Cannas are one of the easiest summer plants to grow. Cannas bloom and show off even during the hottest weeks of summer. Canna blooms range in color from bold reds, yellows, oranges, pinks and white. Their exotic, tropical foliage ranges from brightly variegated to shades of greens to almost black.
About this Variety
Canna Striata is a very popular cultivar which features medium green leaves with yellow-striped veins. Its orange flowers appear atop purple tinted stems. While the 3" across flowers are justification enough to plant these beauties, its spectacular variegated foliage provide enough ornamental interest on their own. An accent show-stopper in the garden. Synonymous with 'Bengal Tiger' and 'Malawiensis Variegata'.
- Lush, tropical foliage
- Easy color summer to frost
- Grows well in large containers, garden beds and borders
- Beneficial to pollinators; attracts hummingbirds
- Deer & critter resistant
Summer to Fall
Grows 18-24" tall
Plant 12-18" apart; 2-4" deep
Grow as Perennial in zones 7-11. Grow as Annual elsewhere.
Plant Cannas in the spring after all danger of frost has passed. Cannas prefer full sun to partially shaded locations - full sun for cooler areas. The ideal soil is rich and porous and drains well, yet still holds enough water for the roots. If your soil is heavy clay and drains slowly, or very sandy and does not hold water, add organic soil amendments like peat moss or ground bark. Spread a 3-4 inch layer of soil amendment if needed and incorporate into the soil to a depth of 10 inches. Plant rhizomes 3-5" deep and 4-6" apart. Cover with soil. When planting a large number of Cannas in one bed, excavate the entire area to the recommended depth, work fertilizer into the bottom of the trench, set out rhizomes and then cover all at once. Water thoroughly at planting. While actively growing, water frequently and thoroughly so that water will reach roots. Mulch to keep the soil cool and to prevent the soil from drying out. Apply fertilizer during growing season until foliage starts to turn yellow. After frost has damaged the foliage, dig up clumps, trim foliage, shake off soil and divide into 3-5 eye rhizomes. Place clumps in a plastic bag with peat moss to maintain a nice moisture balance. Add air holes to the sides of the bag to allow a small amount of air flow during storage. Store in a cool, dark place at 45-55ºF during the winter. Be sure to check on them a few times to make sure they are not too moist or too dry. Replant in spring after all danger of frost has passed.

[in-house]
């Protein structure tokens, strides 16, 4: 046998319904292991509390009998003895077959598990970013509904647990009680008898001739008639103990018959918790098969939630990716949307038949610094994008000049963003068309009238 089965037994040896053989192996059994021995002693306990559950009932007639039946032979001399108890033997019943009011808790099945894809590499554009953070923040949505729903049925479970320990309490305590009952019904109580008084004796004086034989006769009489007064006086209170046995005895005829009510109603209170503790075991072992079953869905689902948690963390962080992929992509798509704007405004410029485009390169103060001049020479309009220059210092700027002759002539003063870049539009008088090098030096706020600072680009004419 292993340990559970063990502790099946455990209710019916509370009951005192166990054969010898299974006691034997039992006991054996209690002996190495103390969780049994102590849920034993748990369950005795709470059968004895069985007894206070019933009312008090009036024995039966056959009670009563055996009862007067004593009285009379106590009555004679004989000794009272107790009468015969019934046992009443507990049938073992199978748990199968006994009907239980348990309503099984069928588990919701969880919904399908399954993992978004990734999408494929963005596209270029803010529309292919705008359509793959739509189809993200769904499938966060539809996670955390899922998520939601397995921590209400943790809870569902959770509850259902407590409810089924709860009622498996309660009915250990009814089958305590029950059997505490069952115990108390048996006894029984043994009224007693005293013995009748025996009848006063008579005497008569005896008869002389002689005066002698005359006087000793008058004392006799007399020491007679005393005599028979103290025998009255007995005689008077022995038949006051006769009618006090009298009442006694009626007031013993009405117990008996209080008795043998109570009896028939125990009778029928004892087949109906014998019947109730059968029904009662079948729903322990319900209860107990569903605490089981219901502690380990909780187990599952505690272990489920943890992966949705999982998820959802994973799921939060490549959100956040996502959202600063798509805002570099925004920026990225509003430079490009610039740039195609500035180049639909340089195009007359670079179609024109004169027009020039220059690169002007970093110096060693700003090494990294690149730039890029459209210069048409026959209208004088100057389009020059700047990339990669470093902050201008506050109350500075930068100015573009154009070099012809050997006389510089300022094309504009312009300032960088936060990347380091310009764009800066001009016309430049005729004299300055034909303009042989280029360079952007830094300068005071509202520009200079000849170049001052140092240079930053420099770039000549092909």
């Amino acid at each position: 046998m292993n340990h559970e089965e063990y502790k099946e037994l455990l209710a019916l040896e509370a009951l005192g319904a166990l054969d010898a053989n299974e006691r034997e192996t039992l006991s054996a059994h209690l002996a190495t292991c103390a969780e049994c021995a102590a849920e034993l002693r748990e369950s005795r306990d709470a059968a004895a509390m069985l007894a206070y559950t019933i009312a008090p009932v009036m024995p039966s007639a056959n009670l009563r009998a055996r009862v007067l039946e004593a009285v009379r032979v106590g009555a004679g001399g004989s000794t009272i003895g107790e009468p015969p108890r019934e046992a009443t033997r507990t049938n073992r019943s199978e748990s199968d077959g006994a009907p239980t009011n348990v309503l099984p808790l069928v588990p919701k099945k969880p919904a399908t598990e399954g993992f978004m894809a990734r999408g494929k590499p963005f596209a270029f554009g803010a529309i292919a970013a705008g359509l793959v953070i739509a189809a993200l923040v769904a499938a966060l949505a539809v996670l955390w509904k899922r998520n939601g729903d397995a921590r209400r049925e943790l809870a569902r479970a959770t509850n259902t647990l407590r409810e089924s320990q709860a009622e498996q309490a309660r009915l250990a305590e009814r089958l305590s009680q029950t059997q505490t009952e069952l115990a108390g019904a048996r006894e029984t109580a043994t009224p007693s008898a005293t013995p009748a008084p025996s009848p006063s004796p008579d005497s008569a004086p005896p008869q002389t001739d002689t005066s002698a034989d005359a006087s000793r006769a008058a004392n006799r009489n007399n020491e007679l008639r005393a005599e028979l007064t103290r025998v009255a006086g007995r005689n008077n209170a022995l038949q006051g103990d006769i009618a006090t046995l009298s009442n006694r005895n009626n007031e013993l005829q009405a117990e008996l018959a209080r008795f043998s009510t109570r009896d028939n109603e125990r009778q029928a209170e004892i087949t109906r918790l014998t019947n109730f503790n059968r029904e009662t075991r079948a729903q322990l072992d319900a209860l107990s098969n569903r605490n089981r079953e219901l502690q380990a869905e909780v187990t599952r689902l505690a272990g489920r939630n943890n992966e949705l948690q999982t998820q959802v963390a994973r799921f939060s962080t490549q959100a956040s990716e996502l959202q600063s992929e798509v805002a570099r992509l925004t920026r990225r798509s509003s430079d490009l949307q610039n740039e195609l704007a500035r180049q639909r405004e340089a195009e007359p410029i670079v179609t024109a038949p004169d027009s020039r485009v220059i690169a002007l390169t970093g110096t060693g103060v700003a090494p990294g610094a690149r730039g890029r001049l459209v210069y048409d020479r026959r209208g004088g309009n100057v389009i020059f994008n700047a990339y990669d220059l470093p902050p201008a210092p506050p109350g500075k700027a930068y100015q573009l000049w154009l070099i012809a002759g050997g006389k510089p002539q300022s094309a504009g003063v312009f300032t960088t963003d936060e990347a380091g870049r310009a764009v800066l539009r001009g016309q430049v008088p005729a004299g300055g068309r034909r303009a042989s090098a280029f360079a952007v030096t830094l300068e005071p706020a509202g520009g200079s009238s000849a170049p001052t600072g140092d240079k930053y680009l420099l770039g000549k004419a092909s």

Plant cannas in large containers to add easy, tropical color to your patios and decks. Cannas can be planted after all danger of frost has past but they prefer soil temperatures of at least 65ºF.